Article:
WHO warns that bacterial infections are becoming harder to treat

WHO warns that bacterial infections are becoming harder to treat
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The World Health Organization (WHO) has reported that resistance to antibiotics is on the rise, making the treatment of bacterial infections more difficult.

According to the report, high levels of resistance in bacteria are causing life-threatening bloodstream infections and resistance to treatment in common bacterial infections is becoming more prevalent.

These findings come as the result of a community based on data reported by 87 countries in 2020.

The Global Antimicrobial Resistance and Use Surveillance System (GLASS) report provides analyses on antimicrobial resistance (AMR) rates in the context of national testing coverage for the first time. Glass also reports on AMR trends since 2017, and data on antimicrobial consumption in humans across 27 countries.

The data on AMR

A total of 127 countries contributed to the GLASS report, equating to 72% of the world population.

There are numerous examples of common bacterial infections becoming increasingly resistant to treatment. For example, over 60% of Neisseria gonorrhoea isolates, a common sexually transmitted disease, have shown resistance to ciprofloxacin, one of the most used antibacterial treatments. Over 20% of E.coli isolates are now resistant to both first-line drugs (ampicillin and co-trimoxazole) and second-line treatments (fluoroquinolones).

“Antimicrobial resistance undermines modern medicine and puts millions of lives at risk,” said Dr Tedros Adhanom Ghebreyesus, WHO Director-General.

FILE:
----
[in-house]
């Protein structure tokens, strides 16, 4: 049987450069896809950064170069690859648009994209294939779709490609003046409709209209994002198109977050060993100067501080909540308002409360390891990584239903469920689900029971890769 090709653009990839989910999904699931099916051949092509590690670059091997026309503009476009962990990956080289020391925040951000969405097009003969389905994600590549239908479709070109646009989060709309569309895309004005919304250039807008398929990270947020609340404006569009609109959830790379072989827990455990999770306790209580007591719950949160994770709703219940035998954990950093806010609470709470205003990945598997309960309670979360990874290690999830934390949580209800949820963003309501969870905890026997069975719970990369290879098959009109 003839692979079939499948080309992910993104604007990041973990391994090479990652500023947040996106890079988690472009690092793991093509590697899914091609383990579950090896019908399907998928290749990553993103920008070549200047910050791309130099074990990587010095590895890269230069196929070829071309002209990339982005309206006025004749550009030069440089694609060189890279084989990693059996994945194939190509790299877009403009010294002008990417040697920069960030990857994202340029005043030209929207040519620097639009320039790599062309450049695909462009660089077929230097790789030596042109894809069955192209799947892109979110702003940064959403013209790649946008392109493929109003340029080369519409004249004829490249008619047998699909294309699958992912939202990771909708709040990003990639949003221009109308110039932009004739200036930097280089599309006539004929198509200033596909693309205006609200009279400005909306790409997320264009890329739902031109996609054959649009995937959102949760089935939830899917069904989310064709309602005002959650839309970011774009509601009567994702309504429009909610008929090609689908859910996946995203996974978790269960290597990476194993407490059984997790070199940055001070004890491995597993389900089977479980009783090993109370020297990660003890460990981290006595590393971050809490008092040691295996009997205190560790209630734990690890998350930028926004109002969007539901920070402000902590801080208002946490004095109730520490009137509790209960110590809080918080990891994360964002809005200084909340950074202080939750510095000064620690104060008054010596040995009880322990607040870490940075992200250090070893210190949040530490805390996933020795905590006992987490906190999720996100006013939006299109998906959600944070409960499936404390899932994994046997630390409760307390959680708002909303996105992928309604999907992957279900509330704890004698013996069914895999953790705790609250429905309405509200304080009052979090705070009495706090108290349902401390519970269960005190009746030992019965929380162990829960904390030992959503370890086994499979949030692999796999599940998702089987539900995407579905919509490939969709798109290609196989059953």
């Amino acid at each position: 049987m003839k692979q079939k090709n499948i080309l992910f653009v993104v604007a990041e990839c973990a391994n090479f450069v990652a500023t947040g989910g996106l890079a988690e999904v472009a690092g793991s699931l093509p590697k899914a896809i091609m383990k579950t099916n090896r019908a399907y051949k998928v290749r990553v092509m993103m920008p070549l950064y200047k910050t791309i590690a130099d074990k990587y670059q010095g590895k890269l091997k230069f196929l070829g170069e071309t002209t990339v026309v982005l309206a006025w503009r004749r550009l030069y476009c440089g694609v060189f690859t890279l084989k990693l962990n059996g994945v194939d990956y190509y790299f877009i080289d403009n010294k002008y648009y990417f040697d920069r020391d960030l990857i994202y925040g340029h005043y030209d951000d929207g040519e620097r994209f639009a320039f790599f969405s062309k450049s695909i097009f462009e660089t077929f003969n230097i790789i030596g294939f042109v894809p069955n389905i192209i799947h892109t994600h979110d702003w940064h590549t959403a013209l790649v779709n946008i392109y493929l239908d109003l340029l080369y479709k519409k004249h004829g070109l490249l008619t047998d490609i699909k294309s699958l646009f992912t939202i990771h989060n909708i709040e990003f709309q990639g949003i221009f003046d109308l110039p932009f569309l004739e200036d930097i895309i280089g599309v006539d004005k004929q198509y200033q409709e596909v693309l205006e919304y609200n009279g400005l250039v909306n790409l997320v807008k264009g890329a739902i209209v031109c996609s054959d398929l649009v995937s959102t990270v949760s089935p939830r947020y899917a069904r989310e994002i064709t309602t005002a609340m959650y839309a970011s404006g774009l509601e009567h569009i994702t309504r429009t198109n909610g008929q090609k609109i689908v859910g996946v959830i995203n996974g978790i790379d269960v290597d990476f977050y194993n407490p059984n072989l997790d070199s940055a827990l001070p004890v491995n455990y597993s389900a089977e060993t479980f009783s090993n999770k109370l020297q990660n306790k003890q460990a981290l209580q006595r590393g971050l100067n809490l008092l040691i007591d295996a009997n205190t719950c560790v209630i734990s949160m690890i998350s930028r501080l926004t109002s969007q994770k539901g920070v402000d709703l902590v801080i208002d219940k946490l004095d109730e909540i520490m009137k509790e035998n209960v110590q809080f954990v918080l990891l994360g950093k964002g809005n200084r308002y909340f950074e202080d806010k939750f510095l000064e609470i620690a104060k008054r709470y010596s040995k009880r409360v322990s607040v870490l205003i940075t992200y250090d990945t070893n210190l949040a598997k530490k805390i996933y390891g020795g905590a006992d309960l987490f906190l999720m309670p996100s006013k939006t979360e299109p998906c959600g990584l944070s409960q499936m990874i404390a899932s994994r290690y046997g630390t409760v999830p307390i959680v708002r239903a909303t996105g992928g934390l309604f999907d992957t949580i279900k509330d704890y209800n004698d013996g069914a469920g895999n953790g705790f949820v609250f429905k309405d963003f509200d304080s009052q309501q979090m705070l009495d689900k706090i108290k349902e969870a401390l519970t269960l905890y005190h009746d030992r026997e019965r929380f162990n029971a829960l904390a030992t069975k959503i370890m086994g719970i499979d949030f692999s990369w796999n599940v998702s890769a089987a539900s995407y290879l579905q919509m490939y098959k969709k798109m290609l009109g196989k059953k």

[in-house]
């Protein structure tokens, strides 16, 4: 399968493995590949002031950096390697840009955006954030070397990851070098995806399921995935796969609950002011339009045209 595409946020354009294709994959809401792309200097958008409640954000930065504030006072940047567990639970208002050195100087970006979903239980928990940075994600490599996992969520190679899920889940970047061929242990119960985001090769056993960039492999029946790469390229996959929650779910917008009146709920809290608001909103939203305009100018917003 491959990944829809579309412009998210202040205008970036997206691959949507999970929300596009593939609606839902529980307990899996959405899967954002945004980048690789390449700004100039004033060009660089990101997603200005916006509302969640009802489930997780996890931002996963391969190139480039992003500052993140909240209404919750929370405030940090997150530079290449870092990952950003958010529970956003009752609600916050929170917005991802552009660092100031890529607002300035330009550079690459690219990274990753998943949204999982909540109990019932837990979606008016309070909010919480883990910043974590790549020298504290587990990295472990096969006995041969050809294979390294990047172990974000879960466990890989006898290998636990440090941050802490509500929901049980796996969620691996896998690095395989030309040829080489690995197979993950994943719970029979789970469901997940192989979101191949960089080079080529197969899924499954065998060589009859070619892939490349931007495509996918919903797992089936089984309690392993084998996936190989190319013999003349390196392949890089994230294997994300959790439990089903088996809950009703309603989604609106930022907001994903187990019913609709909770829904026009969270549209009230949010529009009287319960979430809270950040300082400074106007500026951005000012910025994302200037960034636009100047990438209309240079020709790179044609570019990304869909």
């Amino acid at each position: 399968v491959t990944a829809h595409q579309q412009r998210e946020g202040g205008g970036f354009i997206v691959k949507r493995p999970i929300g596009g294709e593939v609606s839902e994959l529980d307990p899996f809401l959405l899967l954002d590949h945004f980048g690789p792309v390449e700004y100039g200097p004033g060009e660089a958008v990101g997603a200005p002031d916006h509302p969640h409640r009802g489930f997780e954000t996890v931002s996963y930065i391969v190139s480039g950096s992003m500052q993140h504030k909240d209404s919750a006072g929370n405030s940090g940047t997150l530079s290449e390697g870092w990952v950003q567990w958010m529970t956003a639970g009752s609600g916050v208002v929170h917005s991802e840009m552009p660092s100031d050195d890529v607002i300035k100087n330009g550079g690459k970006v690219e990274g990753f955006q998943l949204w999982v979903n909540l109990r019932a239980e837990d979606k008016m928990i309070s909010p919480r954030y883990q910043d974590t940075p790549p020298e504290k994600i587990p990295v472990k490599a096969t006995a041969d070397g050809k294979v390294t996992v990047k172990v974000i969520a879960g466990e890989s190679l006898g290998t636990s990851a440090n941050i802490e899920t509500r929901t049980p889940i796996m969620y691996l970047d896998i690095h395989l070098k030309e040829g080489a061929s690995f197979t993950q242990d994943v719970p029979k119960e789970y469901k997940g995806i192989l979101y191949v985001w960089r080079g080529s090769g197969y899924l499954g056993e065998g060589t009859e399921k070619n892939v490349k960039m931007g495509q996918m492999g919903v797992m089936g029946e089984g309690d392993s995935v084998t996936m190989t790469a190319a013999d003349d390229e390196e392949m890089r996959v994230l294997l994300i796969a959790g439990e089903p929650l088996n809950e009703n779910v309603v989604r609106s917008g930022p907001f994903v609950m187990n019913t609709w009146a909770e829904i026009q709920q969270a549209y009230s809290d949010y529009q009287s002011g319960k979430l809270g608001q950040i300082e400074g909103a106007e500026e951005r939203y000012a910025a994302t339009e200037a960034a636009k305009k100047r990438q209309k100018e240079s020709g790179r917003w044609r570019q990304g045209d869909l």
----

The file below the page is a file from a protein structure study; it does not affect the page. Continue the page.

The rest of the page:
“To truly understand the extent of the global threat and mount an effective public health response to AMR, we must scale up microbiology testing and provide quality-assured data across all countries, not just wealthier ones,” he added.

Most bacterial resistance trends have remained stable over the past  years. However, bloodstream infections Escherichia coli and Salmonella spp. and resistant gonorrhoea infections have increased by at least 15% since 2017.

WHO have called for more research to identify the reasons behind the increase in AMR. They also want to understand to what extent increased AMR is related to raised hospitalisations and increased antibiotic treatments during the COVID-19 pandemic.

The pandemic also meant that several countries were unable to report data for 2020.

The new analyses show that countries with lower testing coverage are more likely to report higher AMR rates for most “bug-drug” combinations. Most countries with low testing coverage are low- or middle-income countries (LMICs). Many LMICs had a limited number of referral hospitals reporting to GLASS, which may explain these statistics.

Working to improve the treatment of bacterial infections

A total of 27 reporting countries met WHO’s target of ensuring that at least 60% of the antimicrobials consumed were sourced from the ‘ACCESS’ group of antibiotics. The ‘ACCESS’ group is made up of antibiotics which are deemed by WHO to be “effective in a wide range of common infections and have a relatively low risk of creating resistance”.

Due to poor testing coverage and laboratory capacity in LMICs, rates of AMR remain difficult to interpret. To overcome this, WHO will adopt a two-pronged approach based on short-term evidence generation through surveys and long-term capacity building for routine surveillance.

WHO will introduce representative national AMR prevalence surveys to generate AMR baseline and trend data. This data will contribute to policy development and the monitoring of interventions, as well as increasing quality-assured laboratories.

WHO believes that increasing the collection of standardised quality AMR and AMC data will enable the next phase of GLASS to underpin effective data-driven action to stop the rise of AMR and ensure the efficacy of antimicrobial medicines.

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